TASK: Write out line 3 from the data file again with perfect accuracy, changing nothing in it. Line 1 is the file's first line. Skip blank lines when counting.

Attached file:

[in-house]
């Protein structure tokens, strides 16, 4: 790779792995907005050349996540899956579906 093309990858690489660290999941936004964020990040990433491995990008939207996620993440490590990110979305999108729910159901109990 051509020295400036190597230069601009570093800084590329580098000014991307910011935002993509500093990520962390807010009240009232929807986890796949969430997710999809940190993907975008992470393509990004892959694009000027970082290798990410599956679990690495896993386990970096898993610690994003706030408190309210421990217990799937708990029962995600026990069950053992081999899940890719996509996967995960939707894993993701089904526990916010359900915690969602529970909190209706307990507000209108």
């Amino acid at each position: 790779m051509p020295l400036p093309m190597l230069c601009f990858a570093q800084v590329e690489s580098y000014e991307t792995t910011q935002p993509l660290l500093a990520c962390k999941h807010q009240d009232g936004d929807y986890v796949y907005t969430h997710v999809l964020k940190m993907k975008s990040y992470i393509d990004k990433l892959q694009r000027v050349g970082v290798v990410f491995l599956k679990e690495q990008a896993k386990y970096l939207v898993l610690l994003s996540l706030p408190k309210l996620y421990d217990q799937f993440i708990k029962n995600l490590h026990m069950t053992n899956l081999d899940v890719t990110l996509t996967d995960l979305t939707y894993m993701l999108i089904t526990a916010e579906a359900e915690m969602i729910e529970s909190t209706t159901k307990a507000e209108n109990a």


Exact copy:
């Amino acid at each position: 790779m051509p020295l400036p093309m190597l230069c601009f990858a570093q800084v590329e690489s580098y000014e991307t792995t910011q935002p993509l660290l500093a990520c962390k999941h807010q009240d009232g936004d929807y986890v796949y907005t969430h997710v999809l964020k940190m993907k975008s990040y992470i393509d990004k990433l892959q694009r000027v050349g970082v290798v990410f491995l599956k679990e690495q990008a896993k386990y970096l939207v898993l610690l994003s996540l706030p408190k309210l996620y421990d217990q799937f993440i708990k029962n995600l490590h026990m069950t053992n899956l081999d899940v890719t990110l996509t996967d995960l979305t939707y894993m993701l999108i089904t526990a916010e579906a359900e915690m969602i729910e529970s909190t209706t159901k307990a507000e209108n109990a």